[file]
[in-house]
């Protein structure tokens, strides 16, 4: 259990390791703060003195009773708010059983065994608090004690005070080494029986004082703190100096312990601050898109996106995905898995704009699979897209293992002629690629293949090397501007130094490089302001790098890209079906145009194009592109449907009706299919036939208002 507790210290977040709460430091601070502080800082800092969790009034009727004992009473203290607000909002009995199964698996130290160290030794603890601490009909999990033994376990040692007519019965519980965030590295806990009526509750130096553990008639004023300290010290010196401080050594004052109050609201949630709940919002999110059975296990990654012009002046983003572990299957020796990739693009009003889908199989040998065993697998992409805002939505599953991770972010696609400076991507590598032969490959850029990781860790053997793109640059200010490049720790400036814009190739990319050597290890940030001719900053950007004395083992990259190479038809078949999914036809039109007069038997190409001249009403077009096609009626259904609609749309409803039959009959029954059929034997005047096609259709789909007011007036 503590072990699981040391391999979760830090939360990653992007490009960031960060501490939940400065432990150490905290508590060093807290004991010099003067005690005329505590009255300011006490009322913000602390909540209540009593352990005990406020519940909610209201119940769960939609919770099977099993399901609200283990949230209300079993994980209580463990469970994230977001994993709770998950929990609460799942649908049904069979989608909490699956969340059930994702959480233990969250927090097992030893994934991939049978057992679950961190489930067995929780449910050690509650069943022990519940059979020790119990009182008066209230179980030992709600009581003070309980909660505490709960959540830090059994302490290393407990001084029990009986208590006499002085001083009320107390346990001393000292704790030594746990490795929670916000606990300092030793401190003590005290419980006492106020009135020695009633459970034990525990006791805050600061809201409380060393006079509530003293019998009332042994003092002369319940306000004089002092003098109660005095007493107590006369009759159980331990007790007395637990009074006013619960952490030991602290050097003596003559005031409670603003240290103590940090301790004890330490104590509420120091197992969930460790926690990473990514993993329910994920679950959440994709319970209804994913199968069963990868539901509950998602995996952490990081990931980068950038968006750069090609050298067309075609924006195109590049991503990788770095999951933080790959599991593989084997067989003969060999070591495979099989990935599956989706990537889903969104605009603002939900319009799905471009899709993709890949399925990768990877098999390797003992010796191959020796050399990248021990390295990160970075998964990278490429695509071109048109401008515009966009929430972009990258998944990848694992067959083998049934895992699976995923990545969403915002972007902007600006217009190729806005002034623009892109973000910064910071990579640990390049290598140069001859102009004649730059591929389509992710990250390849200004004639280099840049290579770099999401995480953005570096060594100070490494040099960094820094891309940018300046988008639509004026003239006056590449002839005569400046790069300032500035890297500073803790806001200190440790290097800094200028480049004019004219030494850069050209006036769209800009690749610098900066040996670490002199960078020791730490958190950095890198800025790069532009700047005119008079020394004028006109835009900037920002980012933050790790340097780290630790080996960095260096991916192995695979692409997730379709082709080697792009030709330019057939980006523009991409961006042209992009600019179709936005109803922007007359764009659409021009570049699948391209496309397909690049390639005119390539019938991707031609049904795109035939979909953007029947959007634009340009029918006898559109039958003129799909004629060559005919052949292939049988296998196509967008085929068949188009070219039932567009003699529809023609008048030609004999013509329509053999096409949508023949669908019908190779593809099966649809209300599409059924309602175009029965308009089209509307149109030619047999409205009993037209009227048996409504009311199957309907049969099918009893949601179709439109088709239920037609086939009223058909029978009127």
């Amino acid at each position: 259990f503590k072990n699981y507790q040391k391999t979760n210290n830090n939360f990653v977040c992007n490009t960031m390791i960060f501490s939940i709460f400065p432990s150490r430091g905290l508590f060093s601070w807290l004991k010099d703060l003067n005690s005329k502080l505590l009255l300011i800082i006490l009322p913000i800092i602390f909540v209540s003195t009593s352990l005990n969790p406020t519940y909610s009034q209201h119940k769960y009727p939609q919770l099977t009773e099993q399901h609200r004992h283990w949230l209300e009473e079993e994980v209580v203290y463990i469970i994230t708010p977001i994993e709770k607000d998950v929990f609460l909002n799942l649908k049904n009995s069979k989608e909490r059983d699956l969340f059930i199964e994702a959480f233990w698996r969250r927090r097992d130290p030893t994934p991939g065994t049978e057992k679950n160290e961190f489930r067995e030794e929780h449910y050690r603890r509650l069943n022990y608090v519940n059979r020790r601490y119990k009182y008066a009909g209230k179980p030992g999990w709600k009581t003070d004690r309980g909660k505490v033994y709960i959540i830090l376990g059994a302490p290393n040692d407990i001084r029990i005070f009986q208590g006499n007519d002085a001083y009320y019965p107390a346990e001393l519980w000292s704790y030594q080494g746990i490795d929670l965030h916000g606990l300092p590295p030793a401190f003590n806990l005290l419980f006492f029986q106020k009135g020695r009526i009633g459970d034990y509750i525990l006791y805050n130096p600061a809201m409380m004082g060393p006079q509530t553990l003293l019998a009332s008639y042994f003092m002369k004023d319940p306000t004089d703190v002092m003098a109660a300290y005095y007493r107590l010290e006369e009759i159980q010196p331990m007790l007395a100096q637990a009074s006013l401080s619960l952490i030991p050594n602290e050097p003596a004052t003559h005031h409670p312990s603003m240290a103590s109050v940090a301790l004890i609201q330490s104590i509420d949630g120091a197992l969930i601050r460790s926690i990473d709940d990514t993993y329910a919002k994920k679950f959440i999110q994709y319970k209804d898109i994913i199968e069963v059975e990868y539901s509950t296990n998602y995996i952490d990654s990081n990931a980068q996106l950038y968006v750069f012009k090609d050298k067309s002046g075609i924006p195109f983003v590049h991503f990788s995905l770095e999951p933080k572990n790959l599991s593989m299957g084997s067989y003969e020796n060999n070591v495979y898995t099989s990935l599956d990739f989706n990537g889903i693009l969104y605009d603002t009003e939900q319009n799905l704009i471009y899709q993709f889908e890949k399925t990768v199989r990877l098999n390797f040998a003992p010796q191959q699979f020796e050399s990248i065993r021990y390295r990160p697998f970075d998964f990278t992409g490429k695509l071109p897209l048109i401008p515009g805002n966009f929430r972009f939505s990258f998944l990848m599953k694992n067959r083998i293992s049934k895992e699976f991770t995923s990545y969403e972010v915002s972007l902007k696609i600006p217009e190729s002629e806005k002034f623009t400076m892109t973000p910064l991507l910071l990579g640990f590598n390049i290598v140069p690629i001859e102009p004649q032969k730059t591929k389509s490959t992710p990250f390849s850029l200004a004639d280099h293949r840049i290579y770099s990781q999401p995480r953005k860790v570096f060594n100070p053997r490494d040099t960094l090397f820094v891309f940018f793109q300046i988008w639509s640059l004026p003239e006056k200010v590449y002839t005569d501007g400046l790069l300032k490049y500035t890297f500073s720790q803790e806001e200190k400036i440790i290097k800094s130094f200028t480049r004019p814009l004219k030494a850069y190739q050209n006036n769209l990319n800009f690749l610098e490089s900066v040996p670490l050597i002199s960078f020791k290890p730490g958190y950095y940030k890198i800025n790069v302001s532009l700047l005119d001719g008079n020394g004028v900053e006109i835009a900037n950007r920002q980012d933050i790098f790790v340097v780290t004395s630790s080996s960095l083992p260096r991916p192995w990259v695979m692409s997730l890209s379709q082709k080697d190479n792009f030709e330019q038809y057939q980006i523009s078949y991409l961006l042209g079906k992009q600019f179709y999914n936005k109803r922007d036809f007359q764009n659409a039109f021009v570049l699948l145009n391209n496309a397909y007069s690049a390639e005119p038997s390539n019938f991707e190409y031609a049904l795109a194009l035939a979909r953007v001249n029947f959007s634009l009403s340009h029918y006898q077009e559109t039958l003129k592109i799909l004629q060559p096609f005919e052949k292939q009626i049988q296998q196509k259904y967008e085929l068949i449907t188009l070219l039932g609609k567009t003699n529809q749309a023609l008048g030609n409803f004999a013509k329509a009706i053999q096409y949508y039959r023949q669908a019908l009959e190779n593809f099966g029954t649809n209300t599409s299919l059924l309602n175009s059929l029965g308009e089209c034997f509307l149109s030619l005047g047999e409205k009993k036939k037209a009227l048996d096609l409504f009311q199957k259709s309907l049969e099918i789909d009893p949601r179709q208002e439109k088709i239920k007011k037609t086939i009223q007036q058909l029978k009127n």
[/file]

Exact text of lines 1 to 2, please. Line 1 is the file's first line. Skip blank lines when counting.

[in-house]
């Protein structure tokens, strides 16, 4: 259990390791703060003195009773708010059983065994608090004690005070080494029986004082703190100096312990601050898109996106995905898995704009699979897209293992002629690629293949090397501007130094490089302001790098890209079906145009194009592109449907009706299919036939208002 507790210290977040709460430091601070502080800082800092969790009034009727004992009473203290607000909002009995199964698996130290160290030794603890601490009909999990033994376990040692007519019965519980965030590295806990009526509750130096553990008639004023300290010290010196401080050594004052109050609201949630709940919002999110059975296990990654012009002046983003572990299957020796990739693009009003889908199989040998065993697998992409805002939505599953991770972010696609400076991507590598032969490959850029990781860790053997793109640059200010490049720790400036814009190739990319050597290890940030001719900053950007004395083992990259190479038809078949999914036809039109007069038997190409001249009403077009096609009626259904609609749309409803039959009959029954059929034997005047096609259709789909007011007036 503590072990699981040391391999979760830090939360990653992007490009960031960060501490939940400065432990150490905290508590060093807290004991010099003067005690005329505590009255300011006490009322913000602390909540209540009593352990005990406020519940909610209201119940769960939609919770099977099993399901609200283990949230209300079993994980209580463990469970994230977001994993709770998950929990609460799942649908049904069979989608909490699956969340059930994702959480233990969250927090097992030893994934991939049978057992679950961190489930067995929780449910050690509650069943022990519940059979020790119990009182008066209230179980030992709600009581003070309980909660505490709960959540830090059994302490290393407990001084029990009986208590006499002085001083009320107390346990001393000292704790030594746990490795929670916000606990300092030793401190003590005290419980006492106020009135020695009633459970034990525990006791805050600061809201409380060393006079509530003293019998009332042994003092002369319940306000004089002092003098109660005095007493107590006369009759159980331990007790007395637990009074006013619960952490030991602290050097003596003559005031409670603003240290103590940090301790004890330490104590509420120091197992969930460790926690990473990514993993329910994920679950959440994709319970209804994913199968069963990868539901509950998602995996952490990081990931980068950038968006750069090609050298067309075609924006195109590049991503990788770095999951933080790959599991593989084997067989003969060999070591495979099989990935599956989706990537889903969104605009603002939900319009799905471009899709993709890949399925990768990877098999390797003992010796191959020796050399990248021990390295990160970075998964990278490429695509071109048109401008515009966009929430972009990258998944990848694992067959083998049934895992699976995923990545969403915002972007902007600006217009190729806005002034623009892109973000910064910071990579640990390049290598140069001859102009004649730059591929389509992710990250390849200004004639280099840049290579770099999401995480953005570096060594100070490494040099960094820094891309940018300046988008639509004026003239006056590449002839005569400046790069300032500035890297500073803790806001200190440790290097800094200028480049004019004219030494850069050209006036769209800009690749610098900066040996670490002199960078020791730490958190950095890198800025790069532009700047005119008079020394004028006109835009900037920002980012933050790790340097780290630790080996960095260096991916192995695979692409997730379709082709080697792009030709330019057939980006523009991409961006042209992009600019179709936005109803922007007359764009659409021009570049699948391209496309397909690049390639005119390539019938991707031609049904795109035939979909953007029947959007634009340009029918006898559109039958003129799909004629060559005919052949292939049988296998196509967008085929068949188009070219039932567009003699529809023609008048030609004999013509329509053999096409949508023949669908019908190779593809099966649809209300599409059924309602175009029965308009089209509307149109030619047999409205009993037209009227048996409504009311199957309907049969099918009893949601179709439109088709239920037609086939009223058909029978009127």